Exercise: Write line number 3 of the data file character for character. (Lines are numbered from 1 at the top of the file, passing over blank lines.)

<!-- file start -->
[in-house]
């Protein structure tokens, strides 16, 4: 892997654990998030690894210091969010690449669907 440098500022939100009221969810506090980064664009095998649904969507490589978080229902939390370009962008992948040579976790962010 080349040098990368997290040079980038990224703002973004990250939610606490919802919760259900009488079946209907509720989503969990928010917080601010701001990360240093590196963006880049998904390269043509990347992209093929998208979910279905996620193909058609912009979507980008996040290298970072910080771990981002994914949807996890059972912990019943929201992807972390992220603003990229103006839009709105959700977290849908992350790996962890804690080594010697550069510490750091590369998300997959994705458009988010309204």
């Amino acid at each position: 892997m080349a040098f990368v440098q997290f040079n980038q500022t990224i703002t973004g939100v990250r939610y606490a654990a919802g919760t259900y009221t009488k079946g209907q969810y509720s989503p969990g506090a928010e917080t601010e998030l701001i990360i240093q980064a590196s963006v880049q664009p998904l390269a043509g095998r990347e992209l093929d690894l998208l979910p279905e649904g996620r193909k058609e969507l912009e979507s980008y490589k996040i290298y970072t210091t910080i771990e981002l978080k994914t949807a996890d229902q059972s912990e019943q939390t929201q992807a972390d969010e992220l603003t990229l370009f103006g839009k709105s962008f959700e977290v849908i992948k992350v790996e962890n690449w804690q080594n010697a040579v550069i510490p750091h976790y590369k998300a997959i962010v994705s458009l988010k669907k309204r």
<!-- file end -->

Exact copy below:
């Amino acid at each position: 892997m080349a040098f990368v440098q997290f040079n980038q500022t990224i703002t973004g939100v990250r939610y606490a654990a919802g919760t259900y009221t009488k079946g209907q969810y509720s989503p969990g506090a928010e917080t601010e998030l701001i990360i240093q980064a590196s963006v880049q664009p998904l390269a043509g095998r990347e992209l093929d690894l998208l979910p279905e649904g996620r193909k058609e969507l912009e979507s980008y490589k996040i290298y970072t210091t910080i771990e981002l978080k994914t949807a996890d229902q059972s912990e019943q939390t929201q992807a972390d969010e992220l603003t990229l370009f103006g839009k709105s962008f959700e977290v849908i992948k992350v790996e962890n690449w804690q080594n010697a040579v550069i510490p750091h976790y590369k998300a997959i962010v994705s458009l988010k669907k309204r």